The Emergence of Anthropology
BY: DANIELLE CARSON
Anthropology by name is a fairly recent field, and it has been molded over time. Once-philosophers, sociologists, psychologists, biologists and even economists who had developed remarkable ideas about human race, society and culture have contributed to anthropology—the holistic science that takes on the massive study of the human race. The original anthropologists were, for the most part, “Armchair Anthropologists” that had little means of traveling to distant civilizations, and therefore relied on information from merchants, explorers and soldiers. Theories based on the information they agglomerated made these pseudo-scientists useful tools for boosting nationalism.
Cultural anthropology, as established by the Father of American Anthropology Franz Boas at the turn of the 20th century, is a holistic, or all-encompassing, field that utilizes a fourfield approach: culture, psychology, biology and environment. Cultural anthropology, as Boas saw it, flipped previous notions aside and called for using science to prove that no race is inferior to another. Anthropologists are expected to consider those four fields before drawing conclusions for this reason.
Following Boas’ philosophy, some of today’s anthropologists have gravitated towards conservationism, with a heavy focus on globalization and the impact it has on societies. Some fear the disappearance of cultural heritage, others study to promote feminist scholarship, while economists such as Karl Marx were found to preach anthropological theory to warn of the eventual deterioration of hierarchical society as we know it.
Professor Kaoru Oguri teaches cultural anthropology at Cal State Long Beach. In her class, she explained that society is maintained by a balance of revolutionaries and stabilizers. She said that scientists, politicians and competitive athletes make up the center of society, maintaining healthy competition as they generally follow and reinforce the rules of their trade and in doing so, governmental and societal law.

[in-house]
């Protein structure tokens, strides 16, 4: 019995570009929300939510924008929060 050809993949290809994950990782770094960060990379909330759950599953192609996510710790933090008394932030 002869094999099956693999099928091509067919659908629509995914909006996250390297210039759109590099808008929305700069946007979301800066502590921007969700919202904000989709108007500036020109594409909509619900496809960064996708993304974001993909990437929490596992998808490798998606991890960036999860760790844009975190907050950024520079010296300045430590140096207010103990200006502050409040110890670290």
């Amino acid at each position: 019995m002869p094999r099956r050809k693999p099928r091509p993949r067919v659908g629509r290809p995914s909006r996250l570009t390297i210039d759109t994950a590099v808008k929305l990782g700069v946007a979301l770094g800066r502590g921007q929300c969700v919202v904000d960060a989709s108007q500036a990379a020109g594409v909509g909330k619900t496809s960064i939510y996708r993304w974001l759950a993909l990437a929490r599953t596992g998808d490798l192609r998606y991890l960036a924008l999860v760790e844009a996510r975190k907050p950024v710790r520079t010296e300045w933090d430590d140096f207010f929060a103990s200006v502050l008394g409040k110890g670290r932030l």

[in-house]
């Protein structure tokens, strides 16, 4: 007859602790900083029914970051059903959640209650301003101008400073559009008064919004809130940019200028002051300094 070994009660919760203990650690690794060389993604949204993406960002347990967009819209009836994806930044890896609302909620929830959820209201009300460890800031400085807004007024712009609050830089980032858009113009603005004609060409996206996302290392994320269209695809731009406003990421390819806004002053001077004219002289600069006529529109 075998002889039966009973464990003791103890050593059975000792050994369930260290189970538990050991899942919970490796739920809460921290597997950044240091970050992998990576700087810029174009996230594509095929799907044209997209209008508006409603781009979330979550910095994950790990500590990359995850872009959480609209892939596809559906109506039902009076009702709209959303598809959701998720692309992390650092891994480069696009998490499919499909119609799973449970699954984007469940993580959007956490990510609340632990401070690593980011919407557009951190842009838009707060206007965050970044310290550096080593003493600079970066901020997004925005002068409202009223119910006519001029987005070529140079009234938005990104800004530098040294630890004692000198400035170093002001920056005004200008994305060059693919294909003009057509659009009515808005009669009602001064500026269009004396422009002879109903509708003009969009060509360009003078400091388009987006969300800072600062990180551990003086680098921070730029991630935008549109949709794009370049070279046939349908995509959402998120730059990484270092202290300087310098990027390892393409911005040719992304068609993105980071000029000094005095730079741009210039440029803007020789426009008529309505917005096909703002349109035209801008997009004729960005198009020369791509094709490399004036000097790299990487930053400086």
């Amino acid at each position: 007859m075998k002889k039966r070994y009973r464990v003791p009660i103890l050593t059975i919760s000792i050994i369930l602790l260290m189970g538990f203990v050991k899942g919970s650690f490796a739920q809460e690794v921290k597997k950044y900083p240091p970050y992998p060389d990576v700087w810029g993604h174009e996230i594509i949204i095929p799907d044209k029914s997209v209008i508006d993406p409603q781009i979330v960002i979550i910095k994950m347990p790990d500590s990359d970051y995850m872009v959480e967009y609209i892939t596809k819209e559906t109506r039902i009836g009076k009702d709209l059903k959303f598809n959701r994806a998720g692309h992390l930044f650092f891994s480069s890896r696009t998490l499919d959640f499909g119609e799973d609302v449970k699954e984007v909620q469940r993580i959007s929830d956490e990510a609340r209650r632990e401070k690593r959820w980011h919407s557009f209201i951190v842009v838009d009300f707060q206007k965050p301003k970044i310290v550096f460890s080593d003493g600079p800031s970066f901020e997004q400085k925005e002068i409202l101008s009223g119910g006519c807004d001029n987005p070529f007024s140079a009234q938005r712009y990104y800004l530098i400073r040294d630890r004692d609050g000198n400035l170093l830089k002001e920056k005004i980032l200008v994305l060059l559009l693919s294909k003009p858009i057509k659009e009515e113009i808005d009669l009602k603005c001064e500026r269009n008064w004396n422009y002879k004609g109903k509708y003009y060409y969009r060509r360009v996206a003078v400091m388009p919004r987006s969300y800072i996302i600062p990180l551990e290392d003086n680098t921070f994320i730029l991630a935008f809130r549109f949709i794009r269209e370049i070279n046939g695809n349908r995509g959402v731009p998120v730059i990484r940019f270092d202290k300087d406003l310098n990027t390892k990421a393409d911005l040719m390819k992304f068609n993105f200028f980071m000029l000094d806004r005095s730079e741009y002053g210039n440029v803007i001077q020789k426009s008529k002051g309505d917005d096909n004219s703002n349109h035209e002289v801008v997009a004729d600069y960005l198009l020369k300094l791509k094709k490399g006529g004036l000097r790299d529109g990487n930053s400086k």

On the other hand, these law-enforcers and abiders are countered by “revolutionaries” that reside on the fringes of society; the artists, writers, philosophers and explorers question the rules and constantly attempt to debunk norms.
The study of anthropology does both. Anthropologists abide by a code of conduct, working consistently to bring meaning to our lives. However, these laws are constantly questioned as anthropologists explore new horizons and encounter new realities.
Anthropology has, and will continue to play roles in unexpected ways. According to an article by Business Insider this year, major companies such as Google and Intel have hired anthropologists, and Microsoft is the second-largest employer of anthropologists in the world.
“[Anthropology answered questions] about why people do what they do, why they think what they think, why they act the way they act,”CSULB anthropology professor Thomas Douglas said. “I look back to Boas who felt that one of the fundamental things that anthropology is for is the moral education of people. By that he meant that people need to accept each other as equals.”
Douglas said that today, anthropology has a huge role in countering racial and social biases— and it does. The field has torn and regrown like an exercised muscle; modern anthropology now makes examples out of the “scientific racists” and has flipped the anthropological creed to that of participant observation and cross-cultural relativism.
Anthropological linguistics teaches us that the Tirió people of Suriname in the Amazon have countless words for tree, as they are one with their environment; Medical anthropology shows us that the Shamans in these civilizations know the properties of countless plants that grows in the rainforest, healing, poisonous and anywhere in between. Cultural anthropology tells us that while these people have never seen an iPhone or know how to use a stove, they are by no means inferior nor underdeveloped.
“Anthropology also offers insight into the shared aspects of humanity,” Douglas said. “We are all at some level concerned with the same things … anthropology looks at the universal need for meaning in our lives and the different ways that humans have gone to satisfy that need.”